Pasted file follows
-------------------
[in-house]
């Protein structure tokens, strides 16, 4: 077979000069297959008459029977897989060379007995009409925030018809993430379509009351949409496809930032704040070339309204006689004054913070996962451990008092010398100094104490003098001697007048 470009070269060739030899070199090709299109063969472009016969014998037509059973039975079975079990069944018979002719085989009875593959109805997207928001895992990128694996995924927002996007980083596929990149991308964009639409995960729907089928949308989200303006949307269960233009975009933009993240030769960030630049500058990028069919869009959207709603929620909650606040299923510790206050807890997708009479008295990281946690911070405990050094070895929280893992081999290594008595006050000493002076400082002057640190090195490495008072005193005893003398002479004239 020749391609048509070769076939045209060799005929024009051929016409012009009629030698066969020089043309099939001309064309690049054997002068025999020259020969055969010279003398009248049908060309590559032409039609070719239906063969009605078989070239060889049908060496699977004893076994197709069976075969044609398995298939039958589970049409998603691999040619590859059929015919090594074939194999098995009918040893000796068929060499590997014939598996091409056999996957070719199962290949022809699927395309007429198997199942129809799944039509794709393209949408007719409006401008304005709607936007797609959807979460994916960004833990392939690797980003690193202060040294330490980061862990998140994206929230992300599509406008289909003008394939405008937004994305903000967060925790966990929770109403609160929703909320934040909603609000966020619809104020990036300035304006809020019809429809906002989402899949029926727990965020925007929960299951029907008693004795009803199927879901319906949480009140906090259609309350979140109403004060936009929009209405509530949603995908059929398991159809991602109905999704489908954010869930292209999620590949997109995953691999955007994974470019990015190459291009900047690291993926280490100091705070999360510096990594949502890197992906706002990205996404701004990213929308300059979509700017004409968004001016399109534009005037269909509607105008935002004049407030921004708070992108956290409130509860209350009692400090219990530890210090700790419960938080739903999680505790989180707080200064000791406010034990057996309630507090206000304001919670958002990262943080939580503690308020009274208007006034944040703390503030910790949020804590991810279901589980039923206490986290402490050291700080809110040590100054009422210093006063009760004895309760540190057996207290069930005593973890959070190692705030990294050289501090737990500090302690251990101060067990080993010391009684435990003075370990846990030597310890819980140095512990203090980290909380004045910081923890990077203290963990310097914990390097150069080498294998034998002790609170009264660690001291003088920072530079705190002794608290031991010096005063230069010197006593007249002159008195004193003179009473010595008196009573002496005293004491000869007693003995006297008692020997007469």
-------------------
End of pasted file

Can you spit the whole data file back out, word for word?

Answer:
[in-house]
């Protein structure tokens, strides 16, 4: 077979000069297959008459029977897989060379007995009409925030018809993430379509009351949409496809930032704040070339309204006689004054913070996962451990008092010398100094104490003098001697007048 470009070269060739030899070199090709299109063969472009016969014998037509059973039975079975079990069944018979002719085989009875593959109805997207928001895992990128694996995924927002996007980083596929990149991308964009639409995960729907089928949308989200303006949307269960233009975009933009993240030769960030630049500058990028069919869009959207709603929620909650606040299923510790206050807890997708009479008295990281946690911070405990050094070895929280893992081999290594008595006050000493002076400082002057640190090195490495008072005193005893003398002479004239 020749391609048509070769076939045209060799005929024009051929016409012009009629030698066969020089043309099939001309064309690049054997002068025999020259020969055969010279003398009248049908060309590559032409039609070719239906063969009605078989070239060889049908060496699977004893076994197709069976075969044609398995298939039958589970049409998603691999040619590859059929015919090594074939194999098995009918040893000796068929060499590997014939598996091409056999996957070719199962290949022809699927395309007429198997199942129809799944039509794709393209949408007719409006401008304005709607936007797609959807979460994916960004833990392939690797980003690193202060040294330490980061862990998140994206929230992300599509406008289909003008394939405008937004994305903000967060925790966990929770109403609160929703909320934040909603609000966020619809104020990036300035304006809020019809429809906002989402899949029926727990965020925007929960299951029907008693004795009803199927879901319906949480009140906090259609309350979140109403004060936009929009209405509530949603995908059929398991159809991602109905999704489908954010869930292209999620590949997109995953691999955007994974470019990015190459291009900047690291993926280490100091705070999360510096990594949502890197992906706002990205996404701004990213929308300059979509700017004409968004001016399109534009005037269909509607105008935002004049407030921004708070992108956290409130509860209350009692400090219990530890210090700790419960938080739903999680505790989180707080200064000791406010034990057996309630507090206000304001919670958002990262943080939580503690308020009274208007006034944040703390503030910790949020804590991810279901589980039923206490986290402490050291700080809110040590100054009422210093006063009760004895309760540190057996207290069930005593973890959070190692705030990294050289501090737990500090302690251990101060067990080993010391009684435990003075370990846990030597310890819980140095512990203090980290909380004045910081923890990077203290963990310097914990390097150069080498294998034998002790609170009264660690001291003088920072530079705190002794608290031991010096005063230069010197006593007249002159008195004193003179009473010595008196009573002496005293004491000869007693003995006297008692020997007469």